Time for another high end blend. This time at a rather remarkable 40 years of age.
Black Bull 40 is a batch production whisky, and at the time of writing (May, 2014) I believe batch 4 is the most current expression to hit the markets. I’ve tried this whisky a couple of times over the past few years, generally at festivals and such, but this is the first time I’ve been able to sit down and jot some proper notes on it. Further…I truly have no idea at this point which editions I may or may not have tried in the past. (Odd how fuzzy some details are after a night at a whisky festival, huh?)
Sitting down with this striking old blend in a controlled environment is quite a treat. To cop a redneck term of measure, there’s a shit ton of good on offer here, and you don’t have to dig deep to find it. In fact…at first nosing, I’d be hard-pressed to guess this was a blend. Primarily due, I imagine, to the incredibly lopsided ratio of malt whisky to grain whisky in this one. There has been no attempt at striking any sort of middling balance between the two (usally a cost-saving effort) and that is a-ok with us. The character of Black Bull 40 is built almost entirely on the malts. If the stories are to be believed, this has anywhere from a mix of 85.6% malt to 14.4% grain ratio to a straight 90% malt to 10% grain. Not sure which exactly is correct, but either way this is an unprecedentedly large variance, and one that benefits the consumer more than the producer.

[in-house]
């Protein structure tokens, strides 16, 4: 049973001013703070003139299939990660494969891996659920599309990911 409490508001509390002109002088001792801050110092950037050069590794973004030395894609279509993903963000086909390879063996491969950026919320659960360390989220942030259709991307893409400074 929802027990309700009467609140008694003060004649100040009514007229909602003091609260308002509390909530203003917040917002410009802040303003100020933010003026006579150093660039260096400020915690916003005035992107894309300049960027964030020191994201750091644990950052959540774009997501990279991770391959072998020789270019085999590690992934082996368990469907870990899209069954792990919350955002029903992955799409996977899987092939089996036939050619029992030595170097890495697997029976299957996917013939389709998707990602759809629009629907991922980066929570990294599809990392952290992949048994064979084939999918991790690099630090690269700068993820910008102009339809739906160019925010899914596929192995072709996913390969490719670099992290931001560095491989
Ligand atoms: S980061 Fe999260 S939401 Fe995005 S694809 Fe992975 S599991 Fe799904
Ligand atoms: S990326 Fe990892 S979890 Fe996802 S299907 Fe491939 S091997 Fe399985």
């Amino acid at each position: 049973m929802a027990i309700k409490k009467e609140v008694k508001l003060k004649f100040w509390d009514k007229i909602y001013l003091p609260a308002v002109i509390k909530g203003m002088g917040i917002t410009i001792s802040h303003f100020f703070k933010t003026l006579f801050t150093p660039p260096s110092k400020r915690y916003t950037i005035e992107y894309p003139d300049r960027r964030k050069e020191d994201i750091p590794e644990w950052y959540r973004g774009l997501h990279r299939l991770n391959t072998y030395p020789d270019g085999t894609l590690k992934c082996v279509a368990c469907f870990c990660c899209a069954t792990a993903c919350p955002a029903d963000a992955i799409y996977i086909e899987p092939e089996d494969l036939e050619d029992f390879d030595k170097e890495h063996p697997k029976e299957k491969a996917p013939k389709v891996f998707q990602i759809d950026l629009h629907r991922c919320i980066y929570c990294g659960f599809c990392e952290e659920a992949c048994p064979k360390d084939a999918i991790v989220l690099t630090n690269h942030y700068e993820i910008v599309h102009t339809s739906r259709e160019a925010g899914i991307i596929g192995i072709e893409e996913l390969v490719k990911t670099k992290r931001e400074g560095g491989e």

The distilleries represented in the alchemy of BB40 apparently include Ben Nevis, Bunnahabhain, Caperdonich, Glen Grant, Highland Park and Invergordon. Not that you’d recognize and of these distillery’s charactereistics, but nevertheless, awareness of bloodline is always appreciated.
There’s one other thing that bears mentioning here. This is an outrageously priced whisky. And for once I mean that in a good way. I think we in Alberta can buy this for around $250 locally. $250? For 40 years? Who else is releasing whisky at that kind of price point? Short answer: No one.
For those out there looking to mark a milestone birthday or such, this is undoubtedly the most affordable 40 year old on the market. A helluva bang-for-your-buck bottle. More importantly though…it’s just really, really good whisky.
So…let’s see what a 40 year old blend is like…
Nose: Rather tropical. White pepper and pineapple. Some peach and orange. Butterscotch pudding. Some wax. Maybe a bare whiff of smoke. Eucalyptus. Light, clean and lovely.
Palate: The palate doesn’t scream ’40’ like the nose does. More assertive oak now. Touch of latex paint and wax. Tart, fruit notes. Maybe still some pineapple. Some lemon and honey.
Thoughts: A little thin on arrival, but beautifully struck.
– Reviewed by: Curt
– Photo: Curt